Donovan agreed that ads increase turnout. “The more that is spent in a district, voters are not going to like it but they are more likely to vote. You can’t avoid — your ballot is sitting there and you’re reminded every day there’s an election,” he said.
In some races, independent groups have outspent the candidates. Third parties, for example, have spent more than $1 million to promote Sheldon, attack Bowling or promote the challenger in that race.
Democratic ads attacking Sheldon question his service in two public offices at the same time, questioning why he should earn two salaries while missing some Mason County Board of Commissioners meetings. His Republican allies have attacked Bowling with claims that she supports policies that could boost gas prices by $1 per gallon.
O’Ban is similarly hitting Green with claims about her support for a supposed carbon-tax proposal that doesn’t quite exist, while women’s groups and Democratic PACs hit O’Ban for insufficient support for women’s health concerns.
Chris Vance, the former chairman of the state Republican party and a political consultant, sees another reason for the spending coming from the Democratic side. He said primary results were so good for the GOP that Democrats “are just thrashing around, throwing stuff at the walls, trying to change the dynamics of the race going against them.”
“The Republican consultants who are working on legislative campaigns have told me that they have been shocked at the things the Democrats have been saying and doing,” Vance said. “They believe the Democrats are desperate.”
Donovan and Travis Ridout, a political science professor at Washington State University who mostly follows national campaign ad issues, said outside groups tend to be less accountable for their mailings than a candidate, and this means their ads tend to be more negative.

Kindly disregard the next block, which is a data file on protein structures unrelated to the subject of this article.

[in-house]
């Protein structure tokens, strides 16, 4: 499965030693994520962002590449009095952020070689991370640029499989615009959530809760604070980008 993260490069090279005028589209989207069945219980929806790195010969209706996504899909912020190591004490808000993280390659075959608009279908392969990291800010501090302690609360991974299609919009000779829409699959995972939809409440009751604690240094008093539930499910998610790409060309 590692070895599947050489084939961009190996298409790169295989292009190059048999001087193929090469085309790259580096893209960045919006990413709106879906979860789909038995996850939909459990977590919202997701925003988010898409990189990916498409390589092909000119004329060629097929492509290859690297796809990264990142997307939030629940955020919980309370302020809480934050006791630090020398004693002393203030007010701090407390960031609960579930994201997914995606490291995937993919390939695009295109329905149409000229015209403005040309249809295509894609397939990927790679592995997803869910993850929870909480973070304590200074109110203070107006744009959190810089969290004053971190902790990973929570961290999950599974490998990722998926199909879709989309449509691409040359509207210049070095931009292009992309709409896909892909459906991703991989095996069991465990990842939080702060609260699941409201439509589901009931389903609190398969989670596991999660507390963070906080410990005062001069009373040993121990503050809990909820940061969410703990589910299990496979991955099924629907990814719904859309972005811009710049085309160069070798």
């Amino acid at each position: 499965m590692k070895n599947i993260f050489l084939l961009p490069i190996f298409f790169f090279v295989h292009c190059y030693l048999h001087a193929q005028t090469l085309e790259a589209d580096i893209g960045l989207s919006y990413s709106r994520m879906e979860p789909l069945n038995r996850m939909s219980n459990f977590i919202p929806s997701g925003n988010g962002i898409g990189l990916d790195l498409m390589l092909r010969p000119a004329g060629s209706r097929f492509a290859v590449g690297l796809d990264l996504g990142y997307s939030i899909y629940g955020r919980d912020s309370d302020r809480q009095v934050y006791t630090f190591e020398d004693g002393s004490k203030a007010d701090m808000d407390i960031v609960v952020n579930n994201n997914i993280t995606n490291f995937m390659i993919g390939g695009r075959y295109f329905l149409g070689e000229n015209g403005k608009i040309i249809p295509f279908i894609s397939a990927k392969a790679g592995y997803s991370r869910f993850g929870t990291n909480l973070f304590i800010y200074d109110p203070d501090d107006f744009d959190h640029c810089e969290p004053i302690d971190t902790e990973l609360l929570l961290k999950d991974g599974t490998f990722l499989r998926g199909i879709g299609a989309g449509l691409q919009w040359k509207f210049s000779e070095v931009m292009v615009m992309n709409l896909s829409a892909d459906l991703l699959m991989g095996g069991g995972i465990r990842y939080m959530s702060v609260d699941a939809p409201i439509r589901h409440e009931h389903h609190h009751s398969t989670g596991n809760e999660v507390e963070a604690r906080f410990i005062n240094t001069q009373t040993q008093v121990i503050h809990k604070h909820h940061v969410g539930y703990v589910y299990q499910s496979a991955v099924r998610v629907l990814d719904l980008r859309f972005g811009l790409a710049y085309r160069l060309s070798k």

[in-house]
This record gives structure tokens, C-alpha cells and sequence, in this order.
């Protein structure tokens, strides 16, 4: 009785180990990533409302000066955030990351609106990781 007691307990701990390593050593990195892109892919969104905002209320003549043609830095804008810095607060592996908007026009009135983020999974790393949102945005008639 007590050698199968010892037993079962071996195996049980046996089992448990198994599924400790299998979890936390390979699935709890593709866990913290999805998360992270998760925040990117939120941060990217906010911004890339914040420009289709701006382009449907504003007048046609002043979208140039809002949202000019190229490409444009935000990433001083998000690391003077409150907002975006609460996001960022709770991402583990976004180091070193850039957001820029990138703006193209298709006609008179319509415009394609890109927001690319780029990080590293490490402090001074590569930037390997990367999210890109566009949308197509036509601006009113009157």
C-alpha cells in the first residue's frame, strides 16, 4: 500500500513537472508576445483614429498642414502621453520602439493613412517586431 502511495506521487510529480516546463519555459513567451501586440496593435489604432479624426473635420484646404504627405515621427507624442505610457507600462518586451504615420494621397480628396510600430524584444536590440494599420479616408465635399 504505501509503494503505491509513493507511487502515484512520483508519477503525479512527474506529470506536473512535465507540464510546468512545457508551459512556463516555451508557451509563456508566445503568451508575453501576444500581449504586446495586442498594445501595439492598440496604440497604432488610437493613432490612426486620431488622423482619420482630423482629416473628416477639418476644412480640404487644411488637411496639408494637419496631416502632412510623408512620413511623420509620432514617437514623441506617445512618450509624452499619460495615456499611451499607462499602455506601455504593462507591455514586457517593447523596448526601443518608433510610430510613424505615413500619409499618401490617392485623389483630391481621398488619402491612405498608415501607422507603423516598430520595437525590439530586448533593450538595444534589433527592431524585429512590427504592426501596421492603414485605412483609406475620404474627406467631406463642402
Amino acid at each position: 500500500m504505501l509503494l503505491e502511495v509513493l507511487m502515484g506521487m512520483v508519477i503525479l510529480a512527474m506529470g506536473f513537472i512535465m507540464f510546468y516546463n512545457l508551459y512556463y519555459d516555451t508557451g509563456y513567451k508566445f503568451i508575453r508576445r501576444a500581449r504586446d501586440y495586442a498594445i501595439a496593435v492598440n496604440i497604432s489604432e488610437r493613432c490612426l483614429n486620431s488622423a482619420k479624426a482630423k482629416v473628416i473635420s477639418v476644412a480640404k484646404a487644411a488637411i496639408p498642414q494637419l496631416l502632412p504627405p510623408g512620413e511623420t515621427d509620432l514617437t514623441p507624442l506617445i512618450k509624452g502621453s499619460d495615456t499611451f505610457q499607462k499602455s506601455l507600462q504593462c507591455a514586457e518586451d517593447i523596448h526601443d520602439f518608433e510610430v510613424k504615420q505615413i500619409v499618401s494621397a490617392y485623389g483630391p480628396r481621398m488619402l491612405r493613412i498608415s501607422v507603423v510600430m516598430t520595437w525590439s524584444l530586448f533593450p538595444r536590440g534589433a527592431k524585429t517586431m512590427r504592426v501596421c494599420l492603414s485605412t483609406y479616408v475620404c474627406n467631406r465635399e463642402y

Indeed, some independent groups allied with both parties this year have declined to show proof for the claims they are making — or did not return reporters’ phone calls when the “proof” cited on mailers proved to be dubious. And one Washington, D.C., group backing Democrats has insisted it doesn’t need to tell the state Public Disclosure Commission where its funds are coming from.
Donovan said the most striking mailer he’s seen was in the 42nd District’s Ericksen-Fleetwood race where the state Democratic Party evoked the famous “Daisy” ad that was used by Democrats in 1964 to highlight the conservatism of GOP presidential candidate Barry Goldwater.
This time instead of a little girl with a daisy who disappears into a nuclear blast, one side of the anti-Ericksen mailer shows a little girl with a flower, and it states that Fleetwood can be trusted to deal with oil-train dangers. The flip side shows a fiery conflagration tied to an exploding train loaded with Bakken crude oil, and it notes Ericksen’s strong ties to the oil industry.
Not to be outdone, Republican-allied groups have sent a mailer showing Fleetwood in dark glasses. It says wealthy donors “loaned him a multi-million dollar mansion to live in while he runs for office.”